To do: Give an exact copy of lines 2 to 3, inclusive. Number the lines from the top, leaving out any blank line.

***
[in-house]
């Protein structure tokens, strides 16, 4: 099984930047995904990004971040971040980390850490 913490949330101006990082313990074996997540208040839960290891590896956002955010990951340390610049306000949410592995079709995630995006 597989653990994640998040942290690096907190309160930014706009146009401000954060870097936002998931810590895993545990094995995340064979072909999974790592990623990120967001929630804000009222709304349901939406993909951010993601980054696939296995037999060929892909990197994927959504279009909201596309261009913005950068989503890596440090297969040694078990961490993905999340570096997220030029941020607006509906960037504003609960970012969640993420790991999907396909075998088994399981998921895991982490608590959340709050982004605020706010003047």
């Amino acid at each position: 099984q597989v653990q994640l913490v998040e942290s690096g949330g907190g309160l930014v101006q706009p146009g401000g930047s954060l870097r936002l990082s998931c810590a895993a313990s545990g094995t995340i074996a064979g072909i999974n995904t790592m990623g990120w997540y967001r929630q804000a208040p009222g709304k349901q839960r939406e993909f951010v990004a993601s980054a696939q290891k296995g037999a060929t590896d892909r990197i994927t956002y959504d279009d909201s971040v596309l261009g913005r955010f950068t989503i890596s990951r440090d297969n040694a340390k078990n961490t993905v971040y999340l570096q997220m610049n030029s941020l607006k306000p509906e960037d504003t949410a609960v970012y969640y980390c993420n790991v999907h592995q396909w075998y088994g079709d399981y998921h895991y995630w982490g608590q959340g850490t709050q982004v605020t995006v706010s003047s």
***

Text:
């Protein structure tokens, strides 16, 4: 099984930047995904990004971040971040980390850490 913490949330101006990082313990074996997540208040839960290891590896956002955010990951340390610049306000949410592995079709995630995006 597989653990994640998040942290690096907190309160930014706009146009401000954060870097936002998931810590895993545990094995995340064979072909999974790592990623990120967001929630804000009222709304349901939406993909951010993601980054696939296995037999060929892909990197994927959504279009909201596309261009913005950068989503890596440090297969040694078990961490993905999340570096997220030029941020607006509906960037504003609960970012969640993420790991999907396909075998088994399981998921895991982490608590959340709050982004605020706010003047």
């Amino acid at each position: 099984q597989v653990q994640l913490v998040e942290s690096g949330g907190g309160l930014v101006q706009p146009g401000g930047s954060l870097r936002l990082s998931c810590a895993a313990s545990g094995t995340i074996a064979g072909i999974n995904t790592m990623g990120w997540y967001r929630q804000a208040p009222g709304k349901q839960r939406e993909f951010v990004a993601s980054a696939q290891k296995g037999a060929t590896d892909r990197i994927t956002y959504d279009d909201s971040v596309l261009g913005r955010f950068t989503i890596s990951r440090d297969n040694a340390k078990n961490t993905v971040y999340l570096q997220m610049n030029s941020l607006k306000p509906e960037d504003t949410a609960v970012y969640y980390c993420n790991v999907h592995q396909w075998y088994g079709d399981y998921h895991y995630w982490g608590q959340g850490t709050q982004v605020t995006v706010s003047s």